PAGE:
First of all, Furlow does not put rugs down in every space.


He has some sort of natural fiber, neutral rug in the two front parlors of most, if not all, of his homes.

That’s all. Repeating a plain natural fiber rug isn’t boring. It provides continuity between two adjacent rooms. These rugs act as a backdrop. They are there utilitarian, not decorative. Furlow’s star of the show is the dramatic architecture.

The supporting players are the gorgeous antique furnishings and collections. If we repeated a big patterned rug in each room, it would compete too much with the rest of the stars. You could do a smaller Oriental rug over the sisal.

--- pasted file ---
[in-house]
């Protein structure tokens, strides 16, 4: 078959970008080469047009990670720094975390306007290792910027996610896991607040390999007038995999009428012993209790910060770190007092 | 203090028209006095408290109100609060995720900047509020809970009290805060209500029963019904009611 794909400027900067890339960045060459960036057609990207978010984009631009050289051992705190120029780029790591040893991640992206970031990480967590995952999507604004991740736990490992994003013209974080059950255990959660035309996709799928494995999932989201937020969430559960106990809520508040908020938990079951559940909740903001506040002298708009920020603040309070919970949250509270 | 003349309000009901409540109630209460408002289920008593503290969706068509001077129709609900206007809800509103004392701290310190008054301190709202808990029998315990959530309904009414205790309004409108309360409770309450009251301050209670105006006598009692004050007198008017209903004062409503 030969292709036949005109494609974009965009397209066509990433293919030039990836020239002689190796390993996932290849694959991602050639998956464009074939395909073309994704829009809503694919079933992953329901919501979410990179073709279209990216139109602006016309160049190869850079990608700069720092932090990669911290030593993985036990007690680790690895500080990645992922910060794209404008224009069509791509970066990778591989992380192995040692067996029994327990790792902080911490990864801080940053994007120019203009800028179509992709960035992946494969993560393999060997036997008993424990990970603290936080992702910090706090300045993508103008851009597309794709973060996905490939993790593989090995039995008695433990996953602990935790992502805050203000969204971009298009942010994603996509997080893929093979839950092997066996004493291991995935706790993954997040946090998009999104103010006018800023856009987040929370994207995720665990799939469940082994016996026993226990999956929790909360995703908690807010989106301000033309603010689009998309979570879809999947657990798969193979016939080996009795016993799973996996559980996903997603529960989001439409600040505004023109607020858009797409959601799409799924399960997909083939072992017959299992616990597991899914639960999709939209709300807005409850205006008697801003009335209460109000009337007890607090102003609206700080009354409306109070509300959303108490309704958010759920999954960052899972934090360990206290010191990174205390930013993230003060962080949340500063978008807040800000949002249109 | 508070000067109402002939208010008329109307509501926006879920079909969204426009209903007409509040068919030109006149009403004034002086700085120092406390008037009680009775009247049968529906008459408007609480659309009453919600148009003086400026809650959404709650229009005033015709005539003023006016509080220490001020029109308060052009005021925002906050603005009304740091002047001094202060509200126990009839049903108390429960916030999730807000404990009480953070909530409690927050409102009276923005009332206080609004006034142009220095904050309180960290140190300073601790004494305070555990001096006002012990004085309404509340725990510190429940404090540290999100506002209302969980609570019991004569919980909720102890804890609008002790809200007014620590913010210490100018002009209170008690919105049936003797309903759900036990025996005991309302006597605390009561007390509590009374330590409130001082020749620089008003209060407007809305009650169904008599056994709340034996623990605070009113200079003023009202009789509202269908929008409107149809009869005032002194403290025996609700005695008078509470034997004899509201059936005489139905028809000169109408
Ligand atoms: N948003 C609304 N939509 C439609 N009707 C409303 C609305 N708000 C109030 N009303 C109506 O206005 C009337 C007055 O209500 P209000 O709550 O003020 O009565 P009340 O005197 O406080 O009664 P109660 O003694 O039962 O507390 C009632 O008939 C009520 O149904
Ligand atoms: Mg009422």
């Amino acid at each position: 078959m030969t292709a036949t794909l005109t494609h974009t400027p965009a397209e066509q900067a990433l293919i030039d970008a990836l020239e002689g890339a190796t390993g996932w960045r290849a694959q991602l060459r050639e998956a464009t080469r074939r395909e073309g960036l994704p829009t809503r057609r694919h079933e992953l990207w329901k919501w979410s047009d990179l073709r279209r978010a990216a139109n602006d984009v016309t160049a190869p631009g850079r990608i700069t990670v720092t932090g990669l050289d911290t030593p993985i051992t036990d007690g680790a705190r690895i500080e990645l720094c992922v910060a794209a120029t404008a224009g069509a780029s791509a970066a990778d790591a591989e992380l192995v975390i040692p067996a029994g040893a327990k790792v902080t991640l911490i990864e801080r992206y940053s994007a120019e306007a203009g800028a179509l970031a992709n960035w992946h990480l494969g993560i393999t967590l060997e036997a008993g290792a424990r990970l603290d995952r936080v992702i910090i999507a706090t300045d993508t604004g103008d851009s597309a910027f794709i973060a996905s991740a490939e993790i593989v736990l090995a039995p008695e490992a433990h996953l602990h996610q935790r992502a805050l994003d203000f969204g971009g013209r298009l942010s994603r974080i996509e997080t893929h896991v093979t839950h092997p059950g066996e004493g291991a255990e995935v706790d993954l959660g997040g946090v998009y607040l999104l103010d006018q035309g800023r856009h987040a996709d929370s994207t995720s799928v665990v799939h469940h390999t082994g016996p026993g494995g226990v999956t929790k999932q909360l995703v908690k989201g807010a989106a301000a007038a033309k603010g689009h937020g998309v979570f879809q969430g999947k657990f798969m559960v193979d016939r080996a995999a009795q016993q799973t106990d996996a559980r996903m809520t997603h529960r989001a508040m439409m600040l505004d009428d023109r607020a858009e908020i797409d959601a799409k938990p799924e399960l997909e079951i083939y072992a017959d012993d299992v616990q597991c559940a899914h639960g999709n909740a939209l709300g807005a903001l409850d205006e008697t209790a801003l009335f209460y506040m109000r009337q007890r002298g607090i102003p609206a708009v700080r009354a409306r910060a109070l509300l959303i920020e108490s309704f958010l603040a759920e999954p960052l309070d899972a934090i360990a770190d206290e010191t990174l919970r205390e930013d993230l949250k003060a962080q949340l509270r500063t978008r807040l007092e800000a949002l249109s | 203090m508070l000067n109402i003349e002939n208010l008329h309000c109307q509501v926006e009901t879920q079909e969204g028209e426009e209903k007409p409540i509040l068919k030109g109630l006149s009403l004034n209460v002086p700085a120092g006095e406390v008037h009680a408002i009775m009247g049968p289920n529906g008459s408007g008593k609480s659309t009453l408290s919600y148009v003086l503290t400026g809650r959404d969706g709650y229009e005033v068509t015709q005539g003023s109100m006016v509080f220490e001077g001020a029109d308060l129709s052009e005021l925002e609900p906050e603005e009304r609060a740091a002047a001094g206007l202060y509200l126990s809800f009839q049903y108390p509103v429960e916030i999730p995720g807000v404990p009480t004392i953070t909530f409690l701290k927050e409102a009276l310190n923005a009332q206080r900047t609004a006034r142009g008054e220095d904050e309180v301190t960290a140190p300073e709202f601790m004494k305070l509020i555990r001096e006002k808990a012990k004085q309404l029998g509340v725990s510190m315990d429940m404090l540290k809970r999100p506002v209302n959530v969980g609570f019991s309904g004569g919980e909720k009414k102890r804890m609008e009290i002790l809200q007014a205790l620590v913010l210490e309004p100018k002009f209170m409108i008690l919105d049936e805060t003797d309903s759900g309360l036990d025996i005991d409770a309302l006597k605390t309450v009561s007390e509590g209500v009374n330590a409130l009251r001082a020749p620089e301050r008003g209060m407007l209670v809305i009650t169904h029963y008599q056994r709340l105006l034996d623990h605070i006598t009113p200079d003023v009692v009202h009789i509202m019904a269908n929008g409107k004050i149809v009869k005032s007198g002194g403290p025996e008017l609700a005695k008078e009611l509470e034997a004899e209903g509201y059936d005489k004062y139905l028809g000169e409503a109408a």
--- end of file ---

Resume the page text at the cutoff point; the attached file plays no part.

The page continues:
In the dining rooms, he does not use a rug. Instead, he does an interesting floor.


For the staircase runner, he does nothing.


Can you do that, Laurel? Isn’t it dangerous?


Everything is dangerous. We lived in a three-story home, counting the basement level where the garage was. There wasn’t carpeting on any of the steps. Nobody, including Peaches, ever hurt themselves on these stairs.

A couple of times, I tripped going UP the stairs because I’m a klutz. Maybe I got a small bruise; I don’t remember. But, I do remember falling on my parent’s stairs with nylon broadloom. Now THAT is slippery.


Look, anyone can fall anytime and for 100 reasons. I loved not having a runner because it was a LOT easier to keep the steps clean.


So, one option would be to do the same natural fiber rug in each room with a fabric binding. Or, it could be coordinating natural fiber rugs. Those are terrific when you need multiple area rugs that coordinate.


If Ceci wanted a runner on the steps, she could choose a natural fiber that works well and stairs.